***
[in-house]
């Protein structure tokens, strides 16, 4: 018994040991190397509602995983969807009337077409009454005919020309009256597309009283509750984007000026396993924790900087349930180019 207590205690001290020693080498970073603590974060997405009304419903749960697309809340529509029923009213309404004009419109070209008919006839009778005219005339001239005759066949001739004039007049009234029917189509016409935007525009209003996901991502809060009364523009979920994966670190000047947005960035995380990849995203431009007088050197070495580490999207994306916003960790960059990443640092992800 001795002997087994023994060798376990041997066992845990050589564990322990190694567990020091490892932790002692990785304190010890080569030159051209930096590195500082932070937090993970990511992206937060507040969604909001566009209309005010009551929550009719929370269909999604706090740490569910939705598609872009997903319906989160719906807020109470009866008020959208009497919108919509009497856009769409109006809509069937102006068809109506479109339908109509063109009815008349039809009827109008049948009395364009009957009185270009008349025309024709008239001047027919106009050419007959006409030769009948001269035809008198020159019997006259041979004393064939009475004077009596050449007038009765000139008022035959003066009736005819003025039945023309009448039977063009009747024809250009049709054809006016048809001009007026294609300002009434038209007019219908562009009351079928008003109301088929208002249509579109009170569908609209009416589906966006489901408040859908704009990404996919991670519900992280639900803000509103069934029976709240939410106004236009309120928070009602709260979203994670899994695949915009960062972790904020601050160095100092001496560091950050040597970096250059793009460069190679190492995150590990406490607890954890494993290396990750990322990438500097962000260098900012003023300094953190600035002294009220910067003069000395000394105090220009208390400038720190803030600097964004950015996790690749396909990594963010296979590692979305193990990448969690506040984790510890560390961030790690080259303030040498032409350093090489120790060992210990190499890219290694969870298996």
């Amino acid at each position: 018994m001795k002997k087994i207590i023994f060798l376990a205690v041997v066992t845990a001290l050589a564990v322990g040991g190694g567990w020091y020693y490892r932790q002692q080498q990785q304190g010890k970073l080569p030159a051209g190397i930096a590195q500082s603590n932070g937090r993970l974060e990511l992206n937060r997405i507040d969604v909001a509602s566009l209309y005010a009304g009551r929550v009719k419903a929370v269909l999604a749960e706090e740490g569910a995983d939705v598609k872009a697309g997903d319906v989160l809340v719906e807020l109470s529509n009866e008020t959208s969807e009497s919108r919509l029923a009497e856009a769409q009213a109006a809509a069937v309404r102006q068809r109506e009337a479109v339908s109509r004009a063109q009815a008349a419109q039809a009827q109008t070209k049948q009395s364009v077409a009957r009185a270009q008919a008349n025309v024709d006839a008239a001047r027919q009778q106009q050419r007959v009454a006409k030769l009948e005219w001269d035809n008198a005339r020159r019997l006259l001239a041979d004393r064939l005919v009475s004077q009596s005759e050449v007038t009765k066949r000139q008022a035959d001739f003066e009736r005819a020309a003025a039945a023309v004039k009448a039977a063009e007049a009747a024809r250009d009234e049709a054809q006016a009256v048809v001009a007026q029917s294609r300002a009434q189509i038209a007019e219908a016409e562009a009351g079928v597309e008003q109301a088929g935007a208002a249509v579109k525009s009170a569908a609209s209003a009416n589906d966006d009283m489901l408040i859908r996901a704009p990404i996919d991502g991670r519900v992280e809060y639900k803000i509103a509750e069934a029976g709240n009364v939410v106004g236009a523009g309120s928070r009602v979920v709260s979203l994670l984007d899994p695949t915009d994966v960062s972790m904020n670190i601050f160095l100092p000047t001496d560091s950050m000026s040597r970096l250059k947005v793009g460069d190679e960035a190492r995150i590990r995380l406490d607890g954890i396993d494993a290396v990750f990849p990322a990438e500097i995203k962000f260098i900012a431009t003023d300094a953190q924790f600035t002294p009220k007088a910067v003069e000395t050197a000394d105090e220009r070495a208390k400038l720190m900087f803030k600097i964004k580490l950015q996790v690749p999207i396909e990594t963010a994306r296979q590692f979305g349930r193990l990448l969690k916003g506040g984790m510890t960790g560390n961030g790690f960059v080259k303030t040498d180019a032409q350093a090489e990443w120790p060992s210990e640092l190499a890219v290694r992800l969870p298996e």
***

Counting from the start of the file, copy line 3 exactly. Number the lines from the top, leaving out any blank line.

């Amino acid at each position: 018994m001795k002997k087994i207590i023994f060798l376990a205690v041997v066992t845990a001290l050589a564990v322990g040991g190694g567990w020091y020693y490892r932790q002692q080498q990785q304190g010890k970073l080569p030159a051209g190397i930096a590195q500082s603590n932070g937090r993970l974060e990511l992206n937060r997405i507040d969604v909001a509602s566009l209309y005010a009304g009551r929550v009719k419903a929370v269909l999604a749960e706090e740490g569910a995983d939705v598609k872009a697309g997903d319906v989160l809340v719906e807020l109470s529509n009866e008020t959208s969807e009497s919108r919509l029923a009497e856009a769409q009213a109006a809509a069937v309404r102006q068809r109506e009337a479109v339908s109509r004009a063109q009815a008349a419109q039809a009827q109008t070209k049948q009395s364009v077409a009957r009185a270009q008919a008349n025309v024709d006839a008239a001047r027919q009778q106009q050419r007959v009454a006409k030769l009948e005219w001269d035809n008198a005339r020159r019997l006259l001239a041979d004393r064939l005919v009475s004077q009596s005759e050449v007038t009765k066949r000139q008022a035959d001739f003066e009736r005819a020309a003025a039945a023309v004039k009448a039977a063009e007049a009747a024809r250009d009234e049709a054809q006016a009256v048809v001009a007026q029917s294609r300002a009434q189509i038209a007019e219908a016409e562009a009351g079928v597309e008003q109301a088929g935007a208002a249509v579109k525009s009170a569908a609209s209003a009416n589906d966006d009283m489901l408040i859908r996901a704009p990404i996919d991502g991670r519900v992280e809060y639900k803000i509103a509750e069934a029976g709240n009364v939410v106004g236009a523009g309120s928070r009602v979920v709260s979203l994670l984007d899994p695949t915009d994966v960062s972790m904020n670190i601050f160095l100092p000047t001496d560091s950050m000026s040597r970096l250059k947005v793009g460069d190679e960035a190492r995150i590990r995380l406490d607890g954890i396993d494993a290396v990750f990849p990322a990438e500097i995203k962000f260098i900012a431009t003023d300094a953190q924790f600035t002294p009220k007088a910067v003069e000395t050197a000394d105090e220009r070495a208390k400038l720190m900087f803030k600097i964004k580490l950015q996790v690749p999207i396909e990594t963010a994306r296979q590692f979305g349930r193990l990448l969690k916003g506040g984790m510890t960790g560390n961030g790690f960059v080259k303030t040498d180019a032409q350093a090489e990443w120790p060992s210990e640092l190499a890219v290694r992800l969870p298996e």